Shropshire Historic Landscape Characterisation (HLC)

Andy Wigley, 2015

Data copyright © Shropshire Council unless otherwise stated


Historic England logo

Primary contact

Dr Andy Wigley
Historic Environment Manager
Historic Environment Team, Shropshire Council
Shirehall
Abbey Foregate
Shrewsbury
SY2 6ND
Tel: 01743 252561

Send e-mail enquiry

Resource identifiers

Digital Object Identifiers

Digital Object Identifiers (DOIs) are persistent identifiers which can be used to consistently and accurately reference digital objects and/or content. The DOIs provide a way for the ADS resources to be cited in a similar fashion to traditional scholarly materials. More information on DOIs at the ADS can be found on our help page.

Citing this DOI

The updated Crossref DOI Display guidelines recommend that DOIs should be displayed in the following format:

https://doi.org/10.5284/1032953
Sample Citation for this DOI

Andy Wigley (2015) Shropshire Historic Landscape Characterisation (HLC) [data-set]. York: Archaeology Data Service [distributor] https://doi.org/10.5284/1032953

Shropshire Council logo

Introduction

Figure 1

This report provides technical details of the methodology and results of a three year study of the historic landscape character of Shropshire (including the Borough of Telford and Wrekin). This work formed part of English Heritage's national programme of Historic Landscape Characterisation (HLC) and was carried out in partnership between Shropshire County Council (now Shropshire Council) and English Heritage.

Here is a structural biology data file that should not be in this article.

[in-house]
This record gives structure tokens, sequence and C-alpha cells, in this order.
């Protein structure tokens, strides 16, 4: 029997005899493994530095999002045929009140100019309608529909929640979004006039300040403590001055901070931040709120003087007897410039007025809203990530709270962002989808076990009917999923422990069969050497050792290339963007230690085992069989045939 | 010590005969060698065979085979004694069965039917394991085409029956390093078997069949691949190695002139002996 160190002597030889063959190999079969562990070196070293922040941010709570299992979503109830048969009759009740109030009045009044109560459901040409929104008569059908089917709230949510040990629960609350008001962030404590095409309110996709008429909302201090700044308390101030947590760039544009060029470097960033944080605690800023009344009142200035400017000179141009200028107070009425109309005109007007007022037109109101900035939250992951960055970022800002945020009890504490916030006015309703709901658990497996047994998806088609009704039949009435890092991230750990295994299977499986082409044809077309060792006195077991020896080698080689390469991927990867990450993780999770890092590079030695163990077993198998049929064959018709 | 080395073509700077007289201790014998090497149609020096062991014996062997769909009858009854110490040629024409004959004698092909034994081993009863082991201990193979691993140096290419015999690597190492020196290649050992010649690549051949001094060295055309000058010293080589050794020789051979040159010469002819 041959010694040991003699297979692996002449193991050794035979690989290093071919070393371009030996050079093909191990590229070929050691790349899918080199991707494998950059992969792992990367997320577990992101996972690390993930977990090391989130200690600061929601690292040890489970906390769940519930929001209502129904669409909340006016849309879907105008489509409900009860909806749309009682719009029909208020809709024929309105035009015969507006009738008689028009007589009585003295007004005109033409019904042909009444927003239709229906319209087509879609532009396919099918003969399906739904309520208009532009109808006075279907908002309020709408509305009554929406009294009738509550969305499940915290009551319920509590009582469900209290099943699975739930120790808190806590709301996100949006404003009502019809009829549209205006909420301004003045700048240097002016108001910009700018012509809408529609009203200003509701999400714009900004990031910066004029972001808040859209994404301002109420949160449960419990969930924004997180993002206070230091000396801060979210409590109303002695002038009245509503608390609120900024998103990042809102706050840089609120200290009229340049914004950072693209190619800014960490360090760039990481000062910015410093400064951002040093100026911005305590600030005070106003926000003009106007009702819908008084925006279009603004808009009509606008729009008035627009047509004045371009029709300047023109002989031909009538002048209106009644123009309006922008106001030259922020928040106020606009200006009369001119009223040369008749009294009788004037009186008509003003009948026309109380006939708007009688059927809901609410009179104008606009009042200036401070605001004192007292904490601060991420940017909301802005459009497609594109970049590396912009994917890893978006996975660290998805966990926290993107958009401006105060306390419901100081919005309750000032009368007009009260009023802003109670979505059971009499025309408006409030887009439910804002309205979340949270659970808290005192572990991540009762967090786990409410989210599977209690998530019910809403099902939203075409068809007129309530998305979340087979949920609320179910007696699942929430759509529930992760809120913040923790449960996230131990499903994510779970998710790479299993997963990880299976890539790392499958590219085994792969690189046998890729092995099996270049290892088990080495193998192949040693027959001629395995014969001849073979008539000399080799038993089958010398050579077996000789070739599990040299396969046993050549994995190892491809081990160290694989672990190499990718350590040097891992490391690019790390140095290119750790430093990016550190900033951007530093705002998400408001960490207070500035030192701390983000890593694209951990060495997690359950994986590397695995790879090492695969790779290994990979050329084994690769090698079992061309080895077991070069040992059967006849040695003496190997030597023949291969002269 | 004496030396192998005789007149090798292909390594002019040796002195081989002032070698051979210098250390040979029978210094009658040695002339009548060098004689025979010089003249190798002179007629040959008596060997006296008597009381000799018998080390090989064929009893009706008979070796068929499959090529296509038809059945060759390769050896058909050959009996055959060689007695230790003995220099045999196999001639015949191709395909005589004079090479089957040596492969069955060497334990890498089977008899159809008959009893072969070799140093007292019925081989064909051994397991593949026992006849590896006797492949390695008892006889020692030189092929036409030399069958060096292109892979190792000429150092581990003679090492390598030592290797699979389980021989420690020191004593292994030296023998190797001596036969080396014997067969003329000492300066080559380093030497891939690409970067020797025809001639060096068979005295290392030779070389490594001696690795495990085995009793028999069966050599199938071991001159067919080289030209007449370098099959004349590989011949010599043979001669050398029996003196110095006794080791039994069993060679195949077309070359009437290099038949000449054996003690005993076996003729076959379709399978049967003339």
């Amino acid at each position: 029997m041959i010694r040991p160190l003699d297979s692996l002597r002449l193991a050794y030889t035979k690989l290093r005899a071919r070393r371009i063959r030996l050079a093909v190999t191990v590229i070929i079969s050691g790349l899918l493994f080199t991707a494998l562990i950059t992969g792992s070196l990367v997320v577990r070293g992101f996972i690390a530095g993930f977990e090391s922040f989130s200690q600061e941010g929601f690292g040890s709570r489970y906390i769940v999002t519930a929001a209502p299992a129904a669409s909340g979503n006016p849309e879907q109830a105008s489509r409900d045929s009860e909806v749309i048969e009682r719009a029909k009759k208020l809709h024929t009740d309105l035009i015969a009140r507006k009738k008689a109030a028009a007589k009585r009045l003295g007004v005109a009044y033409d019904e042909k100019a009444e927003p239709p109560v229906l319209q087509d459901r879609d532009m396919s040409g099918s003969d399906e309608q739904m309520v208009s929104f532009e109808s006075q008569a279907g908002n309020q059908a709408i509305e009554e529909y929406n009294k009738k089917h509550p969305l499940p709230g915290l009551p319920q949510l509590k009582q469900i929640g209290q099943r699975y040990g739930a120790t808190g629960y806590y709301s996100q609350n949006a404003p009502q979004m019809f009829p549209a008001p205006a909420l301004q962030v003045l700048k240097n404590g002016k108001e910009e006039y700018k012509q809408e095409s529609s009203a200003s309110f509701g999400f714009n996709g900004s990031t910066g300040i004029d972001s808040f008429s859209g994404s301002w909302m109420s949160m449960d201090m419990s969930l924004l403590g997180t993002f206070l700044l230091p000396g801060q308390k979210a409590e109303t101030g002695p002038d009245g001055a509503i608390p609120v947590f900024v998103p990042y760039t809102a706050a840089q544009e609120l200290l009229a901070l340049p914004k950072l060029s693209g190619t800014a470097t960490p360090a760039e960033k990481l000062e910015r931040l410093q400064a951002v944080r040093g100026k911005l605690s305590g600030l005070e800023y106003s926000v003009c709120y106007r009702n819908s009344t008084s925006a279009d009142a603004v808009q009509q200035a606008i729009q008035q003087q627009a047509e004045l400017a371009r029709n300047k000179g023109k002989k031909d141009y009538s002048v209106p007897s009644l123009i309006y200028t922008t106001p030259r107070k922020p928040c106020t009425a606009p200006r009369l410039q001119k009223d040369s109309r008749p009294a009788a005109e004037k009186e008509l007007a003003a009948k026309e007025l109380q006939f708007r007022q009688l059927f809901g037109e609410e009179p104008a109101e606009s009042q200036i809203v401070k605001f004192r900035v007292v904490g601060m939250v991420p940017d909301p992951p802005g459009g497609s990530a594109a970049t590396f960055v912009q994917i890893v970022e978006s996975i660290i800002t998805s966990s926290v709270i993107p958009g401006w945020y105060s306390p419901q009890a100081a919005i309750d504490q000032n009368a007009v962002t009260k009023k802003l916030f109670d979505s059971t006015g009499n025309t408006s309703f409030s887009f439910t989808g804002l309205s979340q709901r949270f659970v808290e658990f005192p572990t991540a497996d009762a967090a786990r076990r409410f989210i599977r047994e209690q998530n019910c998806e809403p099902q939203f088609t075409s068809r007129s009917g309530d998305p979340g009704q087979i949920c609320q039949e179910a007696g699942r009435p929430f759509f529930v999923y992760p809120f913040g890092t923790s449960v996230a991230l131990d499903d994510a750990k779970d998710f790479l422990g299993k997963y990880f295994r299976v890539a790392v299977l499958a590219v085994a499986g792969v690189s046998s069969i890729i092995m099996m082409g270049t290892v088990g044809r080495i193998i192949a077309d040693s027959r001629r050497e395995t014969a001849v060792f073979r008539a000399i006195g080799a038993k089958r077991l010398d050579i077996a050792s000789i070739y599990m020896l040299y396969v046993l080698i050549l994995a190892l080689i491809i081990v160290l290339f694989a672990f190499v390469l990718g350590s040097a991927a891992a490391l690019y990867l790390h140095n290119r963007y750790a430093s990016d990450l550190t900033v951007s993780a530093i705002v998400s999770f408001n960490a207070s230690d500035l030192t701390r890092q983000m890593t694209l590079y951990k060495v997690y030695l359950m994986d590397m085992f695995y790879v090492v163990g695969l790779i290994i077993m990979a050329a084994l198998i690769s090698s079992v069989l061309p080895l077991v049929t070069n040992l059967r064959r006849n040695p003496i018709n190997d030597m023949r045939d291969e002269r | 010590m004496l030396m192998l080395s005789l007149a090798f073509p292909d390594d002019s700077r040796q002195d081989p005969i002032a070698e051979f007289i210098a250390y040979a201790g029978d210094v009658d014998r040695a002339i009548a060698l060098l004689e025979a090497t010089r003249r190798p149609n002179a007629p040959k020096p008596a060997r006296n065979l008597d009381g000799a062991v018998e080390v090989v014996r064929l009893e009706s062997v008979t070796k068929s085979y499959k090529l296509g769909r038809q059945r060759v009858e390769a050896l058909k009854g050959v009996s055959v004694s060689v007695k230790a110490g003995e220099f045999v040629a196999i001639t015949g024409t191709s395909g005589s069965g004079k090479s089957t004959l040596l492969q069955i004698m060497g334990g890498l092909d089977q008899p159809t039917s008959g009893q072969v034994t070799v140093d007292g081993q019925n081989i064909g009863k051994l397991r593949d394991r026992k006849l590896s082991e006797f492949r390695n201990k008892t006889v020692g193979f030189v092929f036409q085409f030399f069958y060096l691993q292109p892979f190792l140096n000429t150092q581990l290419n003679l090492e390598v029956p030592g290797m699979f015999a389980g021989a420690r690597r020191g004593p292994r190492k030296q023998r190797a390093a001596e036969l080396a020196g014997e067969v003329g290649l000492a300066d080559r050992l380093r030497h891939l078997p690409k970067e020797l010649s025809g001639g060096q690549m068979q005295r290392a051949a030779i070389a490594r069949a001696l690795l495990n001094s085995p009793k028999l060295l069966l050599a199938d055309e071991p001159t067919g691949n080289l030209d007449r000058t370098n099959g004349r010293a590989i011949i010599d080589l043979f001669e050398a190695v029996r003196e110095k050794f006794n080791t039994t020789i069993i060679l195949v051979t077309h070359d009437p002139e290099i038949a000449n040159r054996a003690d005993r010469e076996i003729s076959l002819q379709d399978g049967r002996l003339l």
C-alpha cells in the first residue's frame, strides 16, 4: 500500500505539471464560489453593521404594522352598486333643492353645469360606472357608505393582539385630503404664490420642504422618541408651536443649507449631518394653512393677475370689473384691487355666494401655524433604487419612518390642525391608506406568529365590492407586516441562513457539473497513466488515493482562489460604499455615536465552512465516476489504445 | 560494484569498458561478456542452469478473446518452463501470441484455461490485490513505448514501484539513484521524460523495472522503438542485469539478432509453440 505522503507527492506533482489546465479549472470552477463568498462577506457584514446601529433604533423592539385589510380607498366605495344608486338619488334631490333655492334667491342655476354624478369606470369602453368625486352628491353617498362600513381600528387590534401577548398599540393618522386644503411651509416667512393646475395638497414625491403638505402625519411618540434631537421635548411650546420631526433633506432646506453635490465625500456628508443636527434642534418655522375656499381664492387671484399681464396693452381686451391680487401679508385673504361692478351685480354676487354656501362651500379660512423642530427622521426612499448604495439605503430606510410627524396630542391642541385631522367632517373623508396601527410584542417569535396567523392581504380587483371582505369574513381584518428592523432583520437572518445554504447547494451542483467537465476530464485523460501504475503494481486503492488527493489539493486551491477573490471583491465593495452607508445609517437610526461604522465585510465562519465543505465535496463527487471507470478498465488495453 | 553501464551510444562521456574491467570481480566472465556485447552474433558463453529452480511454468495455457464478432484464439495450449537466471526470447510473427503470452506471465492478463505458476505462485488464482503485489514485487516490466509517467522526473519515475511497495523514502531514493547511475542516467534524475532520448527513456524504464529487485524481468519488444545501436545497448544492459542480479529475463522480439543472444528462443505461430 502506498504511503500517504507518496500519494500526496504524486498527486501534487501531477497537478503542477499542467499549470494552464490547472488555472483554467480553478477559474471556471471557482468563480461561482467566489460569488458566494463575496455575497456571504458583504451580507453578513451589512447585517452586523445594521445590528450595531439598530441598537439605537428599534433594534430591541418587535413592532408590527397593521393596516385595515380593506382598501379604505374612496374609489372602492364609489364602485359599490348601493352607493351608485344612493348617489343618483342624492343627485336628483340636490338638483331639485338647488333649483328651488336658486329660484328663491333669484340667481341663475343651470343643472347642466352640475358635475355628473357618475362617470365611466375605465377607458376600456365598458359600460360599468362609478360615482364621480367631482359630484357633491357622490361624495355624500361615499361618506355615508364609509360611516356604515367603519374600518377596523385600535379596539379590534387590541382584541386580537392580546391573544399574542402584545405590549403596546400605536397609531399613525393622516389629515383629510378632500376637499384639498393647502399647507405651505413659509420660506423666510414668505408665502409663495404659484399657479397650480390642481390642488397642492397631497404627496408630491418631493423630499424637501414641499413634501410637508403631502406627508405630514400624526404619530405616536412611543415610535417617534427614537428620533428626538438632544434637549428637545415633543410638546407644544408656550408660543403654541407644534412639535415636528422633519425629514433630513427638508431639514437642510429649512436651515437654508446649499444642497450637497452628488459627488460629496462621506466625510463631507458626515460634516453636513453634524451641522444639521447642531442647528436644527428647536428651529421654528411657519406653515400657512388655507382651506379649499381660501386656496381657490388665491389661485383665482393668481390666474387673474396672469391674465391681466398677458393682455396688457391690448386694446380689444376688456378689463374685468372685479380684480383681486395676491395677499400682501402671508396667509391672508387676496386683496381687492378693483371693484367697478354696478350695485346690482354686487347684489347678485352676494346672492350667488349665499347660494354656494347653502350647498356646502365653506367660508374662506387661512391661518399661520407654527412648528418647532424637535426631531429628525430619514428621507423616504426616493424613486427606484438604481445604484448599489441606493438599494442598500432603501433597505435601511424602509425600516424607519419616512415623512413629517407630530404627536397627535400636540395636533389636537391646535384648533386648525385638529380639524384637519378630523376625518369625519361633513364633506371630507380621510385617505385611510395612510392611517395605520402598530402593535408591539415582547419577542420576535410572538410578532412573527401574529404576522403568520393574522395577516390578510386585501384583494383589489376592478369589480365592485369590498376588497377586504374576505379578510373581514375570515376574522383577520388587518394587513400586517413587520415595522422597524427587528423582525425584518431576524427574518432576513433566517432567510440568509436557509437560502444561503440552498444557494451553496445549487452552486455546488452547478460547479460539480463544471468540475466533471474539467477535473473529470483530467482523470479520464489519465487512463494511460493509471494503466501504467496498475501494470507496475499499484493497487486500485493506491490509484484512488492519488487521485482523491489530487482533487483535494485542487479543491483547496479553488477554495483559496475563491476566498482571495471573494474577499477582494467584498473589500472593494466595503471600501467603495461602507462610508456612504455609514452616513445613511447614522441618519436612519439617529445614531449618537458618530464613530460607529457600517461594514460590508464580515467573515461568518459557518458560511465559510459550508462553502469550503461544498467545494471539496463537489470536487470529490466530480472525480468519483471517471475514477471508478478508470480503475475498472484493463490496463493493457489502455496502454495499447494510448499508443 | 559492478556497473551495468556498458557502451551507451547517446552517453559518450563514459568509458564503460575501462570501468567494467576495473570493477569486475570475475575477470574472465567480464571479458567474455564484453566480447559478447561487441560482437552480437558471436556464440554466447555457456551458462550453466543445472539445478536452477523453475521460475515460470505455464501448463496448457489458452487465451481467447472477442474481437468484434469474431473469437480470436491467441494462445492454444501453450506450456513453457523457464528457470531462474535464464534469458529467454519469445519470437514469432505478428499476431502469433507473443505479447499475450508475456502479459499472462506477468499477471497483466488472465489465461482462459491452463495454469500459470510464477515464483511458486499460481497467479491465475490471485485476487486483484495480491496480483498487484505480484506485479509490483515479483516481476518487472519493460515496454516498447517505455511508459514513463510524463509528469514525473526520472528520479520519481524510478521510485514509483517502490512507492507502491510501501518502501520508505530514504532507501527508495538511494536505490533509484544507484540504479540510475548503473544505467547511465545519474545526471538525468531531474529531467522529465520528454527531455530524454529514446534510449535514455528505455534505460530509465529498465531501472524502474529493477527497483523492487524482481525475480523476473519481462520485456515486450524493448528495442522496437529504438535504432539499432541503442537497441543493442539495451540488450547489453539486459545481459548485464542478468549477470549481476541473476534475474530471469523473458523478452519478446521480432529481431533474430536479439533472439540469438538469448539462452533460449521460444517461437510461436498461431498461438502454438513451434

The aim of the Shropshire Historic Landscape Characterisation Project, as set out in the original project design (see Appendix 1), was "...to improve understanding of the historic and archaeological character of the whole landscape of Shropshire, with particular regard to the visibility of time-depth in the landscape and to the historic processes that have created the landscape". This was achieved by developing a desk-based, attribute led methodology, whereby the landscape was characterised in relation to nine broad Attribute Groups. When analysed, the data thus collected enabled the definition of fifty-eight Current Historic Landscape Character (HLC) Types and forty-six Previous HLC Types. Definitions of each of the Types are provided in Section 3.

From the outset the intention was to use the HLC to review and revise the pre-existing Landscape Character Assessment for the county. The Shropshire HLC methodology was therefore designed to be compatible with that of the LCA. Section 4 describes how the results of HLC were subsequently integrated with the LCA, thus enabling the definition of a series of Landscape Types.

The final section of the report reviews the work on the applications of HLC that Shropshire County Council has conducted since the initiation of the HLC project. Further details are also provided in the appendices.